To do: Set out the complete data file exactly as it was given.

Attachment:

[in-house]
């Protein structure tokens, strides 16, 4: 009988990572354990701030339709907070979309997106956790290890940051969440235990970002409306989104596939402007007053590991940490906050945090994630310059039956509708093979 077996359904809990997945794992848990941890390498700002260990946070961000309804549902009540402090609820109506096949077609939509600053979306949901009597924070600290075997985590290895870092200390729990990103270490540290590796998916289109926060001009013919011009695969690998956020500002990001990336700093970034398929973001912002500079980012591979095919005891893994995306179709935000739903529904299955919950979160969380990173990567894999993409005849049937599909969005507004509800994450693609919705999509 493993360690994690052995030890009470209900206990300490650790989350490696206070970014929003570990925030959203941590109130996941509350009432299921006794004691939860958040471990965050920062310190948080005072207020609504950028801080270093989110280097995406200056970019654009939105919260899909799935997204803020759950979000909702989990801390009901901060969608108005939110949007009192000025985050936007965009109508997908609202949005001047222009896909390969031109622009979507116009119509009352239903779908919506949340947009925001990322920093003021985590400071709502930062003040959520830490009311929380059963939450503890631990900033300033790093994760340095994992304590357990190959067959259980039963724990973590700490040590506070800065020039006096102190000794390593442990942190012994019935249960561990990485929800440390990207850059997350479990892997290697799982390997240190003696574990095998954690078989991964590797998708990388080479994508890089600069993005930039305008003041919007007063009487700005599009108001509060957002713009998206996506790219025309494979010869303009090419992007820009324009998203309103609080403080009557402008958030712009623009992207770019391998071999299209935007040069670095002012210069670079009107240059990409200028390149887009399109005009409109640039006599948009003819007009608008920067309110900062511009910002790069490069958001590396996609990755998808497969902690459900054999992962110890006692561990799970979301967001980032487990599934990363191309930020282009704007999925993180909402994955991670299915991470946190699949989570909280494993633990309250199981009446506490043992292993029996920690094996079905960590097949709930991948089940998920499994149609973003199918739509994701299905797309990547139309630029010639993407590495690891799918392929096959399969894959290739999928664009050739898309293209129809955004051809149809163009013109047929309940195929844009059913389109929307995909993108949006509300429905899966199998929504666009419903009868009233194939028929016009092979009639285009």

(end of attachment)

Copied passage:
[in-house]
């Protein structure tokens, strides 16, 4: 009988990572354990701030339709907070979309997106956790290890940051969440235990970002409306989104596939402007007053590991940490906050945090994630310059039956509708093979 077996359904809990997945794992848990941890390498700002260990946070961000309804549902009540402090609820109506096949077609939509600053979306949901009597924070600290075997985590290895870092200390729990990103270490540290590796998916289109926060001009013919011009695969690998956020500002990001990336700093970034398929973001912002500079980012591979095919005891893994995306179709935000739903529904299955919950979160969380990173990567894999993409005849049937599909969005507004509800994450693609919705999509 493993360690994690052995030890009470209900206990300490650790989350490696206070970014929003570990925030959203941590109130996941509350009432299921006794004691939860958040471990965050920062310190948080005072207020609504950028801080270093989110280097995406200056970019654009939105919260899909799935997204803020759950979000909702989990801390009901901060969608108005939110949007009192000025985050936007965009109508997908609202949005001047222009896909390969031109622009979507116009119509009352239903779908919506949340947009925001990322920093003021985590400071709502930062003040959520830490009311929380059963939450503890631990900033300033790093994760340095994992304590357990190959067959259980039963724990973590700490040590506070800065020039006096102190000794390593442990942190012994019935249960561990990485929800440390990207850059997350479990892997290697799982390997240190003696574990095998954690078989991964590797998708990388080479994508890089600069993005930039305008003041919007007063009487700005599009108001509060957002713009998206996506790219025309494979010869303009090419992007820009324009998203309103609080403080009557402008958030712009623009992207770019391998071999299209935007040069670095002012210069670079009107240059990409200028390149887009399109005009409109640039006599948009003819007009608008920067309110900062511009910002790069490069958001590396996609990755998808497969902690459900054999992962110890006692561990799970979301967001980032487990599934990363191309930020282009704007999925993180909402994955991670299915991470946190699949989570909280494993633990309250199981009446506490043992292993029996920690094996079905960590097949709930991948089940998920499994149609973003199918739509994701299905797309990547139309630029010639993407590495690891799918392929096959399969894959290739999928664009050739898309293209129809955004051809149809163009013109047929309940195929844009059913389109929307995909993108949006509300429905899966199998929504666009419903009868009233194939028929016009092979009639285009």